Experts offer solutions for jobs lost to automation

June 18 2008 / by futuretalk / In association with Future
Category: Business & Work   Year: General   Rating: 8 Hot

By Dick Pelletier

A recent World Future Society report states that technology is definitely a job killer. The whole idea of tools, machines, and systems is to do things easier, faster, or better than barehanded humans can. Industry, by its very nature, out-sources itself.

Businesses are quick to adopt new technologies that reduce operation costs. While this practice usually results in eliminating some jobs, it often creates new higher-paid opportunities that require new skills. A recent Bureau of Labor Statistics report predicted the highest employment demands between now and 2020 will be in healthcare, education, accounting, and computer services; and these jobs will require Internet-proficient employees skilled in computer security, databases, privacy, and new media.

Baby boomers held an average of 10 jobs between ages 18 and 38, according to government statistics. These career jumpers continue to take short-duration jobs even as they approach middle age: 70% of jobs started between ages 33 and 39 ended within five years. Most people will experience five or six careers during their lifetime, and many will study for their next occupation, while working their current job.

Career consultant Eileen Gunn, author of Your Career Is an Extreme Sport offers the following tips on how today’s workforce can stay competitive:

1) Become aware of popular technologies. Know the difference between instant messaging and text messaging; participate in blogs and read newsfeeds relevant to your field. Social networking websites can also help you land a new job or scope out potential customers. Your own website might be worth the trouble if there’s a lot of personal work for you to showcase. (cont.)

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Marshall Brain: Robots to eliminate 50 million jobs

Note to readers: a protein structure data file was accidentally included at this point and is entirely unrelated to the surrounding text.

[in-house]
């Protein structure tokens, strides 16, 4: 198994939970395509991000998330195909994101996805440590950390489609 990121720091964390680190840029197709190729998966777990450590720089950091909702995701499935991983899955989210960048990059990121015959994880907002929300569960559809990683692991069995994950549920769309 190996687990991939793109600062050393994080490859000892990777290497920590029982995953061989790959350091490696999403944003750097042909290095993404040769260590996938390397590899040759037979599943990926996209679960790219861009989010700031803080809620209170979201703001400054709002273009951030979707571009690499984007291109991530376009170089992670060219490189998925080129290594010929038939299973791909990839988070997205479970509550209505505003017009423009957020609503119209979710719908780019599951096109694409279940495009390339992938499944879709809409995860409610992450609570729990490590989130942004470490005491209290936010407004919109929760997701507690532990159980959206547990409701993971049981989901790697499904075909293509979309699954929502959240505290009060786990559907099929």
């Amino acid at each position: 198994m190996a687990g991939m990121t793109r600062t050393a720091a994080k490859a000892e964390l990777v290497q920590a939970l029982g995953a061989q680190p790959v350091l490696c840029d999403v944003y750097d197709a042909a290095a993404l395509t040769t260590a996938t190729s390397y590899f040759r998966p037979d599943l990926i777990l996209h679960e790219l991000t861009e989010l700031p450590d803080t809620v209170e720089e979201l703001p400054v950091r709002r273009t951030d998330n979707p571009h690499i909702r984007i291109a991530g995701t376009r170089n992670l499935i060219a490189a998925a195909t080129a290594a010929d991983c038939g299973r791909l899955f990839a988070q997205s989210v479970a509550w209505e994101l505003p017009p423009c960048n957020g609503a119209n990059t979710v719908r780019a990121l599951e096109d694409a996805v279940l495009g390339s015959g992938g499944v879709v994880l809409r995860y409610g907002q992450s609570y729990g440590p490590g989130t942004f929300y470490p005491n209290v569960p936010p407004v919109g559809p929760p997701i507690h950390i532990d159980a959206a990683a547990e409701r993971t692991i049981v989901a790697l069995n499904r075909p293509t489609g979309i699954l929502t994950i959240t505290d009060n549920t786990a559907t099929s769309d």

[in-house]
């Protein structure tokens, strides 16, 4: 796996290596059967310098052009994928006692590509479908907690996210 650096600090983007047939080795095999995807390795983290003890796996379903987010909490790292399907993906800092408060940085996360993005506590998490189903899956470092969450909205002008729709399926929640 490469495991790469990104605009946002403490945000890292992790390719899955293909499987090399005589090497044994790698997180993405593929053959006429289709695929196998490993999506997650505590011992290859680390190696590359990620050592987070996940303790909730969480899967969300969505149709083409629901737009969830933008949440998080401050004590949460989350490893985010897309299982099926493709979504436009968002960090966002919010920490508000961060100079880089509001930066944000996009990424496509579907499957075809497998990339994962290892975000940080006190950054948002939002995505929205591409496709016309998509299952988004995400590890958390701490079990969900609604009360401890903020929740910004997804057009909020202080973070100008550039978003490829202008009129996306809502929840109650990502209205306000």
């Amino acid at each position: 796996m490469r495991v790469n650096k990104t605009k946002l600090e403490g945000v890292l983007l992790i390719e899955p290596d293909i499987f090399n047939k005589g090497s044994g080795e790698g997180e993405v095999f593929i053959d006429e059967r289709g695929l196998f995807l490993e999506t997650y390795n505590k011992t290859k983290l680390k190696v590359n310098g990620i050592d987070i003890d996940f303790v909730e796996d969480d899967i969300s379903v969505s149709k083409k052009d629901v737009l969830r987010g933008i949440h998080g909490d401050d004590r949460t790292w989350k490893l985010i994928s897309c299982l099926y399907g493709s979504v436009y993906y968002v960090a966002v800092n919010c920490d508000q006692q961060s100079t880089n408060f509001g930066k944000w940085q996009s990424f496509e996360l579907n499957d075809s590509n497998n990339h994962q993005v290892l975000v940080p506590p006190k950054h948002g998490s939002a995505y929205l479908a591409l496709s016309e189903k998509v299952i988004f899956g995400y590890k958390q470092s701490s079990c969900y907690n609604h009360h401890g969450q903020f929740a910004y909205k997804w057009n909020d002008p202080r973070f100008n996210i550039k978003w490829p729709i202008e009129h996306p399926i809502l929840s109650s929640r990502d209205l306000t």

October 25 2008 / by John Heylin
Category: Business & Work   Year: Beyond   Rating: 5 Hot

Marshall Brain, founder of How Stuff Works, gave a presentation on how robots can easily eliminate half the workforce of the United States fairly soon.

He said that by 2042 there will be $500 desktop computers with computing power equal to the human brain. We can then put this into a robot which will have the power to do jobs that millions of people hold today. Robots can easily take over education, transportation, construction and retail jobs.

For example: Walmart alone has over 1.2 million employees, performing easy jobs. If robots take the jobs, “a million jobs at Walmart will evaporate.”

But what about the job market?

6.5 million in construction will be gone. 16.4 million in manufacturing will be gone. Retail/wholesale will lose 20 million jobs. Drivers will lose 3 million jobs. Education to lose 2 million.

“Half the jobs in the economy right now we can see robots taking over.”

He ended with the question displayed “What if 50-million people became unemployed?” He then said “there is no doubt these jobs will be gone fairly soon.” We have to start modifying our economy to deal with the mass unemployed.

Will robots eliminate millions of jobs?

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SolarWorld opens plant with 500 MW capacity in cloudy Oregon

October 18 2008 / by Garry Golden / In association with Future
Category: Energy   Year: 2011   Rating: 2

SolarWorld has opened North America’s largest solar cell manufacturing facility in Hillsboro, Oregon. The facility is expected to reach a capacity of 500 megawatts (MW) by 2011.

Oregon’s Cleantech / ‘Green’ Jobs
The cloud covered Pacific Northwest is not the first place one might think of ideal for a solar manufacturing base. But there is tremendous local talent in technology and higher end manufacturing. The region is ideal for German-based SolarWorld.

The company and Oregon leaders are hoping to tap growth in the solar industry as it grows to $74 billion in 2017 from $20 billion in 2007, according to a projection by Clean Edge Inc., a market research firm focused on clean technology.

SolarWorld’s 480,000 square foot facility will develop integrated solar silicon wafer and solar cell production facility will fuel this burgeoning market. The company expects to employ 1,000 people at the Hillsboro, Oregon facility by 2011.

Headquartered in Germany and founded in 1977, SolarWorld has production facilities in Germany and the United States, including in California, Oregon and Washington, and is establishing a joint venture for module production in South Korea. The company delivers its products to market from sales offices in Germany, Singapore, South Africa, Spain and the United States.

SolarWorld announcment

Press release